The newly formed British Columbia government of WAC Bennett wanted to expropriate the assets of BCP, which was the largest electricity generator in BC at the time. The Bennett government wanted to control and expand hydro power generation in British Columbia by constructing new dams along the Peace River and eventually exporting the power to the US. To this end the government expropriated BC Electric which is BCP's wholly owned subsidiary. The government paid BCP $110M for BC Electric. And it promised BCP that in the event BCP ceases to be a going concern because of this action, it will pay a further $62M. By 1962 it was clear that BCP wanted more for its assets before it would dissolve. At 1962, the BC government was already in control of BC Electric for a year. And BCP was fighting the Bennett government in the courts for all that time. The BC Supreme court was due to render a verdict sometime in 1963. BCP had already received $110M in 1961 and distributed $89M of that to its shareholders in 1961. The company received the remainder of the $172M in 1962 but under protest. The BC Supreme court was to decide whether $172M was enough compensation, or whether it should be closer to the $225M BCP was asking. By 1962, the equity on the books was $95M. That works out to $20 per share — in this post all currency are Canadian dollars, which was equivalent to $0.925 USD back then. The 1962 high price price for BCP common shares was $20 5⁄ 8. In other words, the company was trading at book value without any money making assets. It simply had the half of BC Electric proceeds that it hadn't yet distributed plus the hope of additional compensation the court would award.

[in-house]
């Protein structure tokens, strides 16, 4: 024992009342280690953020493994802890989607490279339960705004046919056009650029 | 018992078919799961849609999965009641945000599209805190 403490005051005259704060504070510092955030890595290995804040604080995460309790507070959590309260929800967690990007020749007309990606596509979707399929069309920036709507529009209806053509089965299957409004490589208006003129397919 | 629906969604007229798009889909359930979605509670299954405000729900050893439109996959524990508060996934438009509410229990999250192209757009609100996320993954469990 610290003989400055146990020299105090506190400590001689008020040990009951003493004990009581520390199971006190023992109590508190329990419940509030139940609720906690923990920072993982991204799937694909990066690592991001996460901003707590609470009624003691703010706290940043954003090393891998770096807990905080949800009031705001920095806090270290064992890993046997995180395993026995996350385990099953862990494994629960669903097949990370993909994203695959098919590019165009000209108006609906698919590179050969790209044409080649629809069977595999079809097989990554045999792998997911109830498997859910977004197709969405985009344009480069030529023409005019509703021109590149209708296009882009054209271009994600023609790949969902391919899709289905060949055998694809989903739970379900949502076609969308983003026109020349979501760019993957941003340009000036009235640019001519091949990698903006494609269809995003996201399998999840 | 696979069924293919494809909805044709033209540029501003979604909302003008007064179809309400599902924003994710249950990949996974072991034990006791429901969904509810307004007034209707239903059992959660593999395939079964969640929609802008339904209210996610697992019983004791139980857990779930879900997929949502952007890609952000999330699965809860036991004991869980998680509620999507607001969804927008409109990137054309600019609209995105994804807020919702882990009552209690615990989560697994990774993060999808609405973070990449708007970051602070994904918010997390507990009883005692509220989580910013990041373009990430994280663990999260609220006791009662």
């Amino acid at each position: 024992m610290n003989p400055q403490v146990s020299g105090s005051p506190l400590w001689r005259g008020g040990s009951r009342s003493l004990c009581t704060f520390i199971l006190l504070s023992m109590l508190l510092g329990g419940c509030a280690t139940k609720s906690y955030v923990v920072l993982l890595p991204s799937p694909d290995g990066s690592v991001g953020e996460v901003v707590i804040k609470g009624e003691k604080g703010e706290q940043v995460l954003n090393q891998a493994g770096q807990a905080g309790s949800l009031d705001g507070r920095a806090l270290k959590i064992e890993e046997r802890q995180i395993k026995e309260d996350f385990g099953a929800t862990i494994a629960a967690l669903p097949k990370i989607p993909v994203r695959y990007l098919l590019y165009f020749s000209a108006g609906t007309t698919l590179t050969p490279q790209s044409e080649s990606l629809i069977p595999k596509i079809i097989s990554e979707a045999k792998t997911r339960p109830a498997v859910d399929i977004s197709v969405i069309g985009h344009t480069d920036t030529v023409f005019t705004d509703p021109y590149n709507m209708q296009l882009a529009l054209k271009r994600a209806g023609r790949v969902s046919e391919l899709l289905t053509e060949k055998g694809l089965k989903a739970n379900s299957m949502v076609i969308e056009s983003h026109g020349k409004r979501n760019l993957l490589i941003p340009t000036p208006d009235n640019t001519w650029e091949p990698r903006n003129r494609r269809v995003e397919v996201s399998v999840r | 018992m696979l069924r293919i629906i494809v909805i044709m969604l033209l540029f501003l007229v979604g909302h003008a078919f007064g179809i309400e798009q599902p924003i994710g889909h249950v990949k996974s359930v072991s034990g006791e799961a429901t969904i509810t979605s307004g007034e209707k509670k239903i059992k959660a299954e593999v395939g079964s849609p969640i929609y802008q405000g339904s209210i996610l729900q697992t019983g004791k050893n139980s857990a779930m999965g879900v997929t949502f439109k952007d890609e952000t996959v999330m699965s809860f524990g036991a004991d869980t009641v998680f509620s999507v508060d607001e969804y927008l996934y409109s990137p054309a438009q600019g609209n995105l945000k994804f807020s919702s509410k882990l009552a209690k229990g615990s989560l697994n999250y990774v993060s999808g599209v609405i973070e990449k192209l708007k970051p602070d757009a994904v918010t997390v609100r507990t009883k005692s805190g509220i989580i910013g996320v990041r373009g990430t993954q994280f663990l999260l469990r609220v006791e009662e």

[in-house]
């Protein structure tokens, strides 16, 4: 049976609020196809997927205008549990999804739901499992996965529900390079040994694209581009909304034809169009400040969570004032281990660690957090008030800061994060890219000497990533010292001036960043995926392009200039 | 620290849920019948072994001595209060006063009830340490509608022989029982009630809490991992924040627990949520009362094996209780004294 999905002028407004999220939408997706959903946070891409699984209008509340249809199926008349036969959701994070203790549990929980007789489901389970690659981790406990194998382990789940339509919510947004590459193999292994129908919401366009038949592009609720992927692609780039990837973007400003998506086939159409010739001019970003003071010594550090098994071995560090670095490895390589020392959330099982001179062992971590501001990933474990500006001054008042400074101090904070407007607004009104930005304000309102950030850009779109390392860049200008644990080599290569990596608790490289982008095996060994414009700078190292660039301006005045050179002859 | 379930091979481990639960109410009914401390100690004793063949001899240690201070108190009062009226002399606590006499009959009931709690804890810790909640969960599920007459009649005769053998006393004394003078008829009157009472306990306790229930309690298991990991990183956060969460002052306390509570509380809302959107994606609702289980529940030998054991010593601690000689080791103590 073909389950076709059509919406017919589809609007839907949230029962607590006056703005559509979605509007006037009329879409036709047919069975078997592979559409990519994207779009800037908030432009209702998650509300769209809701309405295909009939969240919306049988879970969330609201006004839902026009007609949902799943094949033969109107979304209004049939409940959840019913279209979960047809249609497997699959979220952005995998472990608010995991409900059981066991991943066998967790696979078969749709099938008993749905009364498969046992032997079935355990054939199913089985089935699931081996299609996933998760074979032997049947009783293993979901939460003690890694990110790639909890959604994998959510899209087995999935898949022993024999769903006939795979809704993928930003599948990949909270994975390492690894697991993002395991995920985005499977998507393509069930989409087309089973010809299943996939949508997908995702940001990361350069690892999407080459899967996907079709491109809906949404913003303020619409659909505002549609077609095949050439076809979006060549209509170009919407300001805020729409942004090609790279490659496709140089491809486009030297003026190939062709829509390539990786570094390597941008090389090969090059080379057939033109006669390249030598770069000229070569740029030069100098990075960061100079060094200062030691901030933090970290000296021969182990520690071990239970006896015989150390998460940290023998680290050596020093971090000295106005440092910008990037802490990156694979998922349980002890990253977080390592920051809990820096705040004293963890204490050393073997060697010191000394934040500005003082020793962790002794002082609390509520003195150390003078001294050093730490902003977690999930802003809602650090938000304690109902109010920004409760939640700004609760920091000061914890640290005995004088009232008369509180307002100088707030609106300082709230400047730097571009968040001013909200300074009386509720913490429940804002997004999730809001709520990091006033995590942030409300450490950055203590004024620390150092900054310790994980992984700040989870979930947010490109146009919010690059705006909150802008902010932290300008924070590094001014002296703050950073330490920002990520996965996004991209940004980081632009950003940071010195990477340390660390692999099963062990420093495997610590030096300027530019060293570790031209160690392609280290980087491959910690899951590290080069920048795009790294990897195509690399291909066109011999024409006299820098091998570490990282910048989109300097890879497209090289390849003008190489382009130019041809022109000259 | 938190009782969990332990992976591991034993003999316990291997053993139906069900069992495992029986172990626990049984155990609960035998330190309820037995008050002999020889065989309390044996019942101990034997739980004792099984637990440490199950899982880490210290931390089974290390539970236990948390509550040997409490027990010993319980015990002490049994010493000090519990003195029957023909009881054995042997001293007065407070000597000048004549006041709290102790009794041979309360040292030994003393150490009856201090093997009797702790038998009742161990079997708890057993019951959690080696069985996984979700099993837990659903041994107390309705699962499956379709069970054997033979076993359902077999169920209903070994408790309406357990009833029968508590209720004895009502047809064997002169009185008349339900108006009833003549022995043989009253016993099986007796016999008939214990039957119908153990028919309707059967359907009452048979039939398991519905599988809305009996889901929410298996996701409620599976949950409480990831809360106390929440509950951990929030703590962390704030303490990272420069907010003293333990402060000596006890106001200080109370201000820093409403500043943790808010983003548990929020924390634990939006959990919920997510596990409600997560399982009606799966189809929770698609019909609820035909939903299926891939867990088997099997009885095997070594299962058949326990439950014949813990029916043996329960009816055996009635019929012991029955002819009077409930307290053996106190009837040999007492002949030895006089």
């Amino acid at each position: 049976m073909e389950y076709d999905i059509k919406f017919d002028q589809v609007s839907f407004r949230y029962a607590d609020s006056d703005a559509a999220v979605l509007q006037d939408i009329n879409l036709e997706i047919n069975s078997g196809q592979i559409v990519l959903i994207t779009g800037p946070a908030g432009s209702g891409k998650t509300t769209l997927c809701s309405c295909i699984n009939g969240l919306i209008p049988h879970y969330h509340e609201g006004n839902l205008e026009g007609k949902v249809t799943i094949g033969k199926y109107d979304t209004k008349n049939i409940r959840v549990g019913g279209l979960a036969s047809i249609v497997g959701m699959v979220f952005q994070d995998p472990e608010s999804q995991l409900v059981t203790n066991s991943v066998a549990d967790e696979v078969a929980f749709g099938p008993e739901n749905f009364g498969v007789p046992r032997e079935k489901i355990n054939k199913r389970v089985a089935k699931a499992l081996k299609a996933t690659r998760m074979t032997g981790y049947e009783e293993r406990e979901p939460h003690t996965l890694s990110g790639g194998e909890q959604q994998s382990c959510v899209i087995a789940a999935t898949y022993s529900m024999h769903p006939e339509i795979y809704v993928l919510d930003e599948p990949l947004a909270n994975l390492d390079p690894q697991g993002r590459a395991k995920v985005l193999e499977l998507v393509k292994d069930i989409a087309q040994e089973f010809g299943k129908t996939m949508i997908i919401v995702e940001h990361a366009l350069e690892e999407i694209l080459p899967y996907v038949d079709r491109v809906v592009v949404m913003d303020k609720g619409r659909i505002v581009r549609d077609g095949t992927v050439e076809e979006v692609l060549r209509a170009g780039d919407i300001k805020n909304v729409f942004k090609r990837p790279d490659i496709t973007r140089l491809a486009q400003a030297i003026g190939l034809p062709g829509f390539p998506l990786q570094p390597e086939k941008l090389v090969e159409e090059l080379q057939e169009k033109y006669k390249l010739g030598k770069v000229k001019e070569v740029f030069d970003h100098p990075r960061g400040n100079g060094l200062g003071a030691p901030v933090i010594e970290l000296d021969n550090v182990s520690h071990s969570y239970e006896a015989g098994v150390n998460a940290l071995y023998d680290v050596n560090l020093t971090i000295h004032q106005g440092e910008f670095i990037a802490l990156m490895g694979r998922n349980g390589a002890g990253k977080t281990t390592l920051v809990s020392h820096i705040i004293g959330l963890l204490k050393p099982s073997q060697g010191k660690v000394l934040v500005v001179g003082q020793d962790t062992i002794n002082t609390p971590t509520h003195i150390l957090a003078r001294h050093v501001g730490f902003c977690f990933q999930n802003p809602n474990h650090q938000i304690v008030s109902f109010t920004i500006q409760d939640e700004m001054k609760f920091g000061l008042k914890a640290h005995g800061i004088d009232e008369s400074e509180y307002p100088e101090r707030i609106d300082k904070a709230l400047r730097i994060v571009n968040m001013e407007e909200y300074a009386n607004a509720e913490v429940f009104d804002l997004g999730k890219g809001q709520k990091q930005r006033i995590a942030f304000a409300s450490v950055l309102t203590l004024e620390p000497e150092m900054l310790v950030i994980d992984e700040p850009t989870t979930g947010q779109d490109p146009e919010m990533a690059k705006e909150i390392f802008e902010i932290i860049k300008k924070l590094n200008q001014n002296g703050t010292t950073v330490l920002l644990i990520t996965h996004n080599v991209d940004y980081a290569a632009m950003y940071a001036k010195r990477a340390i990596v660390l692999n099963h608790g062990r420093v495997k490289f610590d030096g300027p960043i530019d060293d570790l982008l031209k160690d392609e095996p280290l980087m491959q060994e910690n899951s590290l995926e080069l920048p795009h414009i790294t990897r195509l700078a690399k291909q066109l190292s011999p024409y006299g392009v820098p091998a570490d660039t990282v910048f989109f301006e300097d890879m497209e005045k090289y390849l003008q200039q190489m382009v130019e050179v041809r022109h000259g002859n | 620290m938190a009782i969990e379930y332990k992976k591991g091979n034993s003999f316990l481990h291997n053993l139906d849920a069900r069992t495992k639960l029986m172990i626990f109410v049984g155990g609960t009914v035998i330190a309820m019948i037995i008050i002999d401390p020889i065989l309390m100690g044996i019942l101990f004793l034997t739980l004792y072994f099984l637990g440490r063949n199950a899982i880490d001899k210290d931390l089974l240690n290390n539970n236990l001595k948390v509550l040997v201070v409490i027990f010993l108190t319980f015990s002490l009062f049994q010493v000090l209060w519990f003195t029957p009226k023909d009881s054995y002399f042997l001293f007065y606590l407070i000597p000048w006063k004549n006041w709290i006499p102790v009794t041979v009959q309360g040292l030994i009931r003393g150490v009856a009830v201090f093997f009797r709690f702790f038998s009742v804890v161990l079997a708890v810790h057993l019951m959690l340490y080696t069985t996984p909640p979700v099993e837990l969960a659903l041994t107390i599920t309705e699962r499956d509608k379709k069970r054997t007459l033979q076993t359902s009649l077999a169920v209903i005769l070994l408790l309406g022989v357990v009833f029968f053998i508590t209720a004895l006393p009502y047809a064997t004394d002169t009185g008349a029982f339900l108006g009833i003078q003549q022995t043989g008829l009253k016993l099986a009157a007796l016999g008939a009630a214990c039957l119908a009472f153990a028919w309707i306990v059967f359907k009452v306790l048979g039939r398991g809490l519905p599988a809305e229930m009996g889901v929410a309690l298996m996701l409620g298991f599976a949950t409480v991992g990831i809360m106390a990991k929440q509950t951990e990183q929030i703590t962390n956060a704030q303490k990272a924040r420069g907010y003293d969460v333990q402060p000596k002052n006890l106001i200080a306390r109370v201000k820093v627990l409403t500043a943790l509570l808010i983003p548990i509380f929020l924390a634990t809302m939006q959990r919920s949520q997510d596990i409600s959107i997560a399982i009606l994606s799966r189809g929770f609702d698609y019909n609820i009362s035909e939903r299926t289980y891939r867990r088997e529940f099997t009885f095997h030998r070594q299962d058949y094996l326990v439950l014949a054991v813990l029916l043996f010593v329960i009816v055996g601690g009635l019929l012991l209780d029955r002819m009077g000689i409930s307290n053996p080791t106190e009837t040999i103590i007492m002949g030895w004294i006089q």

It is against this backdrop that Buffett bought his large position based on Charlie Munger's recommendation. The following is an excerpt from The Snowball by Alice Shroeder:
Munger did enormous trades like British Columbia Power, which was selling at around $19 and being taken over by the Canadian government at a little more than $22. Munger put not just his whole partnership, but all the money he had, and all that he could borrow into an arbitrage on this single stock —but only because there was almost no chance that this deal would fall apart. When the transaction went through, the deal paid off handsomely.
I don't think that description is totally accurate though. BCP was trading at around $19 USD but there was no guarantee the court would rule in its favour and even if it did no one knew exactly how much. But Munger, being a lawyer, probably had a hunch that the company would get a favourable ruling and bet heavily. In any case, there was no downside. The money for BC Electric was in the bank; so, BCP wasn't going to get BC Electric back.
In the end the court ruled that the expropriation was illegal and the two parties eventually settled on a $197M price. This is $25M more than the expropriation price. Each share would eventually get $25.50 or $22.20 USD before disollution.
I think this case shows merger arbitrage with minuscule risk. And how Buffett and especially Munger would bet big in such a situation. Buffett got a 15-20% annualized return on his investment and Munger did much better with leverage.